Rock ’n’ Roll: Rittenhouse Square’s Excitable Boy

In her forthcoming memoir, former WYSP deejay Anita Gevinson, the self-described “sex kitten of the airways,” remembers the high times and blurry Philly nights she shared in the early 1980s with the late rocker Warren Zevon

When the money started running out, Warren went back on the road. Money may not buy happiness, but on the road you could rent it for a few weeks, with the right plastic. Thing is, with renting, you eventually have to give it back when your cards are maxed out. And with no record company to pick up the tab, we were maxed out when the tour ended in L.A. That night I went to sleep early, and Warren went out. I remember hearing voices and opening my eyes and seeing Warren sitting on my right and a black girl in hot pants with a huge Afro on my left. “I told you I didn’t do girls,” she said to Warren. “And what do you even need a hooker for when you got a girl like this, she looks like a Playboy centerfold?” 

I sat upright and asked Warren the most overused question of our relationship: What the fuck is going on here? And then I turned to the hooker: Do you really think I’m pretty enough to be in Playboy? She nodded slightly, and I smiled sweetly and asked her to wait in the other room. Warren was fucking drunk again, and I was livid. “I told her it was your birthday,” he slurred.

“But it isn’t my birthday! Do you mean to tell me you paid a hooker? We’re broke and you gave her money to come here? How much?”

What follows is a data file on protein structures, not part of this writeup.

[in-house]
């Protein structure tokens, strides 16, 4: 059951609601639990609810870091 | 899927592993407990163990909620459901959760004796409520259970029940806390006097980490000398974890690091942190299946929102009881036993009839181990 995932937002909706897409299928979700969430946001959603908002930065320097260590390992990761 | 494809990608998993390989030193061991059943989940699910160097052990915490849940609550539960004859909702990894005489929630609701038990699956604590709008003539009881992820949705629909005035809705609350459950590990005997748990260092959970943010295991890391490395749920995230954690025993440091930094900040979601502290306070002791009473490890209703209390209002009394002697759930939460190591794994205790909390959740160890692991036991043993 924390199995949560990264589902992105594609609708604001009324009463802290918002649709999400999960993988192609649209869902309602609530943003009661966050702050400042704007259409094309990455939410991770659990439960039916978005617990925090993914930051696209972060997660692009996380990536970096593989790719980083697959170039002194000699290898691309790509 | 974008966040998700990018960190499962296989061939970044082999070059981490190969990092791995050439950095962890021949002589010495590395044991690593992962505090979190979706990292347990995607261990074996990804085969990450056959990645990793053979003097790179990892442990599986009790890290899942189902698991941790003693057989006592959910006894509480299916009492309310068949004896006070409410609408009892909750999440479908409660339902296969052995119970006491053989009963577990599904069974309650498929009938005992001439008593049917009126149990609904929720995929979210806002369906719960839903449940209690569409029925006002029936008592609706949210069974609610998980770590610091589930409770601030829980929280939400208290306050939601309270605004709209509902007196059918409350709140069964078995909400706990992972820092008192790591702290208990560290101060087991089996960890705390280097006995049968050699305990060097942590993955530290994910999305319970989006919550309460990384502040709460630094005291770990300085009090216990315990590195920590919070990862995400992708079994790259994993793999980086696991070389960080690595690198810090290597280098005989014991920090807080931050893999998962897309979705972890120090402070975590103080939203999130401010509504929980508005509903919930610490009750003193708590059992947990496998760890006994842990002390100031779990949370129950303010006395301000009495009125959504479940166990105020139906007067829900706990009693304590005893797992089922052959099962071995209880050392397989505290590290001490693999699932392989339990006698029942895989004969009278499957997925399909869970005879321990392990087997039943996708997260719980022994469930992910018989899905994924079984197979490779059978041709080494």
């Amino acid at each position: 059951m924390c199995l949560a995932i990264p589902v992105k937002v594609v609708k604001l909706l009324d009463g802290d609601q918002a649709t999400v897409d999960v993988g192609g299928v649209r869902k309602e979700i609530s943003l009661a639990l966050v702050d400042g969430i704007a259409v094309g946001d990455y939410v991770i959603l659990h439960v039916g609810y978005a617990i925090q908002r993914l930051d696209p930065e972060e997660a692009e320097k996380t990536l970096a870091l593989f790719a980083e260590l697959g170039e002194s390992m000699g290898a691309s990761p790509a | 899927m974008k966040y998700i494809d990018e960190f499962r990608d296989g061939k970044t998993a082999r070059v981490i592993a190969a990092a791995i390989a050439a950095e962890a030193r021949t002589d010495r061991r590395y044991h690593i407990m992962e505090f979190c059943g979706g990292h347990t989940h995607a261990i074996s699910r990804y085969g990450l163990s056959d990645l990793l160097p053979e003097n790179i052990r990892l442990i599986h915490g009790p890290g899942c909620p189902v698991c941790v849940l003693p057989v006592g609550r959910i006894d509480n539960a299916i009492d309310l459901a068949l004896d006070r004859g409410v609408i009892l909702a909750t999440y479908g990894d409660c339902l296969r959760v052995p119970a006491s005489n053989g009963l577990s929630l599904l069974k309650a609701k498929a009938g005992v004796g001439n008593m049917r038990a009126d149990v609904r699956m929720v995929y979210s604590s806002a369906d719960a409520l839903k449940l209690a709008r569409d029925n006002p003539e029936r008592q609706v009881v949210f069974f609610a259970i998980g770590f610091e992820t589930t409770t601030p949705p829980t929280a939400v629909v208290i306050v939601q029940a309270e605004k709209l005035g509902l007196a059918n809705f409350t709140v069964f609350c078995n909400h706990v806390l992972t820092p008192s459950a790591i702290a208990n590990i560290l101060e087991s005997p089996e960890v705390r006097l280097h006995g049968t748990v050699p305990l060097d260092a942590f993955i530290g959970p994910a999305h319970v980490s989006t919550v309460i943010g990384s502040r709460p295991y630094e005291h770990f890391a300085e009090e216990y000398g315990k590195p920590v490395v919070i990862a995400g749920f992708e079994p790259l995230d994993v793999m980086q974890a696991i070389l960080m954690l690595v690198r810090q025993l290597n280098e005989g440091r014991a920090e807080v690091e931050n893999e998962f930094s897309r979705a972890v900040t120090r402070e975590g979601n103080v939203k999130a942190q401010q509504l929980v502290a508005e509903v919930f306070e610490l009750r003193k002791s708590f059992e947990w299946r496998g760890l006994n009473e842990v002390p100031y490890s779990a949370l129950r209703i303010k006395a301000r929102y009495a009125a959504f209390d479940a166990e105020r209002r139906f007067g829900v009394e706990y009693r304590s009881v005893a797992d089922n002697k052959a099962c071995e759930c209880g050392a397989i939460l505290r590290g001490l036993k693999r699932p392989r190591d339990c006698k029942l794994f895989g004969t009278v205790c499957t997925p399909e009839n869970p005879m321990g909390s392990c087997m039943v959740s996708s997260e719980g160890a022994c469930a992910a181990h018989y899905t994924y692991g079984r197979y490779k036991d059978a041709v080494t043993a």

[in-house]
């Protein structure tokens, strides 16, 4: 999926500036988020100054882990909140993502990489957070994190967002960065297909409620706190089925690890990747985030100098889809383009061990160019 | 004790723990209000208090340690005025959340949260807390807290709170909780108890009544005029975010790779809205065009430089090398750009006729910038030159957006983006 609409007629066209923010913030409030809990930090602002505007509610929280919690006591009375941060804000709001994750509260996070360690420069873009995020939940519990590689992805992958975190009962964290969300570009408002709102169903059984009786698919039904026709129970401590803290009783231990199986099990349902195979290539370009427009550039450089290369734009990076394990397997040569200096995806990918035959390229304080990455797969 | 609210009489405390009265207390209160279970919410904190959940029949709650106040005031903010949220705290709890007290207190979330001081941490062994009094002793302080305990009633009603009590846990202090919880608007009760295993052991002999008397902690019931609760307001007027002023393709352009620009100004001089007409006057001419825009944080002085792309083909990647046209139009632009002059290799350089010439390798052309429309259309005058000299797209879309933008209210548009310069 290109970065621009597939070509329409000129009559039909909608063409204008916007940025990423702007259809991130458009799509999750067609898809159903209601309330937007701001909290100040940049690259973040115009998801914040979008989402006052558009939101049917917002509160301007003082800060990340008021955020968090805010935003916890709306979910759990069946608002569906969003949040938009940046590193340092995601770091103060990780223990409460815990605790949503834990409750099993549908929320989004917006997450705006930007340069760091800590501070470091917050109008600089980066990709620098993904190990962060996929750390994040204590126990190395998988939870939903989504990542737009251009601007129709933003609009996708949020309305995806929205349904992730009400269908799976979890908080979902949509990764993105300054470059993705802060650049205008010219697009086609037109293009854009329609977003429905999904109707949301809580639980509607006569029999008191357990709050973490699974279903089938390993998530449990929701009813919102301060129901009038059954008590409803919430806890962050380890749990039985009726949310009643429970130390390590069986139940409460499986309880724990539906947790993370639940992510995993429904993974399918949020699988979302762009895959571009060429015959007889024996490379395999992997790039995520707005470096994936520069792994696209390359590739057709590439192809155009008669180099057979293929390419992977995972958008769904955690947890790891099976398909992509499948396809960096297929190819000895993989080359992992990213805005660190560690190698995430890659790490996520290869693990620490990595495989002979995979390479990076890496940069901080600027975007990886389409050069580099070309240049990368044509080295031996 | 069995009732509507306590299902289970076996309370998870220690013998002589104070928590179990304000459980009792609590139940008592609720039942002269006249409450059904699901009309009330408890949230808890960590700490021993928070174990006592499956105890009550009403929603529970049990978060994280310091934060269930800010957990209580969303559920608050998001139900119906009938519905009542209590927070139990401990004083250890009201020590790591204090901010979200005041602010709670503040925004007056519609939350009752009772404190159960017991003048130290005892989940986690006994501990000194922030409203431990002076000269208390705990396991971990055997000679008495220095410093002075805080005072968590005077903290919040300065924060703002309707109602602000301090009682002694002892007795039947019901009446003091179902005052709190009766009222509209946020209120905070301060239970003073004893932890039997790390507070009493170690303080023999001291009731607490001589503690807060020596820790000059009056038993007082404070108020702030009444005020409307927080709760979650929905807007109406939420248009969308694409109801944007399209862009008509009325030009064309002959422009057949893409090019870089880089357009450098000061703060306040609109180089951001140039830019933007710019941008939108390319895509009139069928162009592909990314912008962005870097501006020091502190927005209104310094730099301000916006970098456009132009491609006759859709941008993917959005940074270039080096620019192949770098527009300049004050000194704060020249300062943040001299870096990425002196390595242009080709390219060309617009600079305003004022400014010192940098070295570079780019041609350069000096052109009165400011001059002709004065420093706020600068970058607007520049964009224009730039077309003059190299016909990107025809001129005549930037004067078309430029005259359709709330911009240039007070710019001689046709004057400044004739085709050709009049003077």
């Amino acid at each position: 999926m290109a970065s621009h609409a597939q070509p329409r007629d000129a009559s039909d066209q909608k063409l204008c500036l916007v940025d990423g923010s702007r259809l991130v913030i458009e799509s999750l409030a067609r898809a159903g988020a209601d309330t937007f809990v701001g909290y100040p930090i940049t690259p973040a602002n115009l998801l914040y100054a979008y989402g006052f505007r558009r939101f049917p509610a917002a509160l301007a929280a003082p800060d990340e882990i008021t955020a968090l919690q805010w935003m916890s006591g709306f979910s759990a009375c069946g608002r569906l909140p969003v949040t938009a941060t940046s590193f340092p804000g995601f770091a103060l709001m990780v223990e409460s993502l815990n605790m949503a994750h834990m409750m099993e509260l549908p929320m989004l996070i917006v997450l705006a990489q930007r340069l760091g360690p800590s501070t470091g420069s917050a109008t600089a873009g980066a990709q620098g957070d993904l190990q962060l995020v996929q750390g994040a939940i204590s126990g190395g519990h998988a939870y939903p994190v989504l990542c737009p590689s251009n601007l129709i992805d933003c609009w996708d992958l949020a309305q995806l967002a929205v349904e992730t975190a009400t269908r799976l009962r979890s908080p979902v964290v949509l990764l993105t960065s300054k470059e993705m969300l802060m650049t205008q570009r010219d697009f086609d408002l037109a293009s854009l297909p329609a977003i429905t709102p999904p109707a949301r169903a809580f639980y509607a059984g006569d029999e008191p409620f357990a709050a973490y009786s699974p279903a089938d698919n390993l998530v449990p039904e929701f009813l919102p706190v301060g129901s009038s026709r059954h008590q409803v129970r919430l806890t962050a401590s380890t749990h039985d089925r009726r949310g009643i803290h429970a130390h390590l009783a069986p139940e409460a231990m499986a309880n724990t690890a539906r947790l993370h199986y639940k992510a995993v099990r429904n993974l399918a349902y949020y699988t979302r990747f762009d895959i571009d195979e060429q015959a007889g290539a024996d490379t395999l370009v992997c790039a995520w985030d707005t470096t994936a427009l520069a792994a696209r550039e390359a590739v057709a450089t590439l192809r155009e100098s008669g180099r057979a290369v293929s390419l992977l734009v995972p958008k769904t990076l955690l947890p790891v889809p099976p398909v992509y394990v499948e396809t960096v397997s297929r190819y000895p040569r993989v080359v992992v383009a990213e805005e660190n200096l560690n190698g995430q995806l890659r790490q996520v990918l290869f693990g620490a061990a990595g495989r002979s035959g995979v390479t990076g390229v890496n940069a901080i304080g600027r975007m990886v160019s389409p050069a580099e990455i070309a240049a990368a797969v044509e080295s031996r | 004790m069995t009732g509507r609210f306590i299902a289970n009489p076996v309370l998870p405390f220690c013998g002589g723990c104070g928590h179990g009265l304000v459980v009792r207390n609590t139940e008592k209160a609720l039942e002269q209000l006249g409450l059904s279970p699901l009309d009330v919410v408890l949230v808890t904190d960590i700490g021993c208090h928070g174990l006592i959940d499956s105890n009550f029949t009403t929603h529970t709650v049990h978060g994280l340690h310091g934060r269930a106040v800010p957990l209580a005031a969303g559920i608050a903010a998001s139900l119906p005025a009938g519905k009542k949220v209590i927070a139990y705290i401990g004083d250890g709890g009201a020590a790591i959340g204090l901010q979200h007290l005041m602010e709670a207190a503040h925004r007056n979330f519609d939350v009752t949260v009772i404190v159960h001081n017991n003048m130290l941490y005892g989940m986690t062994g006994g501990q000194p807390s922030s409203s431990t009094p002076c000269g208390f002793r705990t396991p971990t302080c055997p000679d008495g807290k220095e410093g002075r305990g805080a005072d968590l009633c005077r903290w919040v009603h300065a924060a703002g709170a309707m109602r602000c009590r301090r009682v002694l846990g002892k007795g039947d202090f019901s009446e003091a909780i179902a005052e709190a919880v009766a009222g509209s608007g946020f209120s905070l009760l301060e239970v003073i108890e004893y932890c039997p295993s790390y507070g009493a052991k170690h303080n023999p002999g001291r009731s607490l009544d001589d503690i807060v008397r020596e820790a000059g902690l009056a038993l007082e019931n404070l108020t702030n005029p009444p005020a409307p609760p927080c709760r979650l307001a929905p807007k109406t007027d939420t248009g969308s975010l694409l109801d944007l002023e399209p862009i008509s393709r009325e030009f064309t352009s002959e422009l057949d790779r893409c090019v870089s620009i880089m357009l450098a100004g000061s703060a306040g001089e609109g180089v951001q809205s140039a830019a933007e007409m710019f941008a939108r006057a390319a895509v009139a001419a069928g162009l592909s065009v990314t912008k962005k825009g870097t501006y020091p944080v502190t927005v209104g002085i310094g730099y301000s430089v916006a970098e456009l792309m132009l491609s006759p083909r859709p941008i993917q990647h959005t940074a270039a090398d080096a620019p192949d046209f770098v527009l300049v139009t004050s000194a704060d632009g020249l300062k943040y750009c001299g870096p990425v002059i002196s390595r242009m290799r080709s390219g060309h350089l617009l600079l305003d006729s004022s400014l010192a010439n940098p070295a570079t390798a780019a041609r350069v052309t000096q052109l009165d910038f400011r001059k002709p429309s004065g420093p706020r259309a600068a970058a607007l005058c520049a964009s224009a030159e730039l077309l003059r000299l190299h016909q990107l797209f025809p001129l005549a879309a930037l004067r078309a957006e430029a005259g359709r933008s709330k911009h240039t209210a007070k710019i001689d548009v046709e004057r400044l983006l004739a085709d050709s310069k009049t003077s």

“A hundred dollars.”

“Well, go get it back from her and get her out of here!” Suddenly we heard the door slam shut. The hooker was gone, along with my jewelry, which had been sitting on the coffee table. Happy birthday to me.

Despite Warren’s shaky fortunes in the States, European promoters were hungry for a tour. They even offered a slot at an enormous show in Denmark with some band called U2. Right around that time, Warren got another letter from Crystal. She had put Ariel in a boarding school in Chamonix for the summer. Now would be a perfect time, she wrote, for Warren to come to Europe and take Ariel back to Philadelphia for a long visit. We were both really excited about Ariel coming to stay with us. So Warren booked the tour. He started writing. He even got his drinking under control again.

And then something very strange happened, something I should have seen as a screaming red flag. A couple of days before we were to leave, I decided to get my hair cut. We still lived in the Le Chateau building, and there was a hair salon on the ground floor. The hairdresser said I should cut my hair short for the trip. Fine, I said. Snip away. So I went back upstairs to the apartment, and Warren went berserk. He was always looking for an excuse to lock himself in the back bedroom and drink, and this was a perfect one. He disappeared for a couple of hours. The next day, as I was leaving the apartment building, I noticed that all the windows at the hair salon had been shattered. I thought: That’s strange. On ritzy Rittenhouse Square? Then one day in Europe, I don’t even remember what prompted the confession, Warren blurted out that he was so angry about me cutting my hair that he went downstairs in the middle of the night and smashed every window in the salon. I was shocked and appalled and, deep down, a little flattered.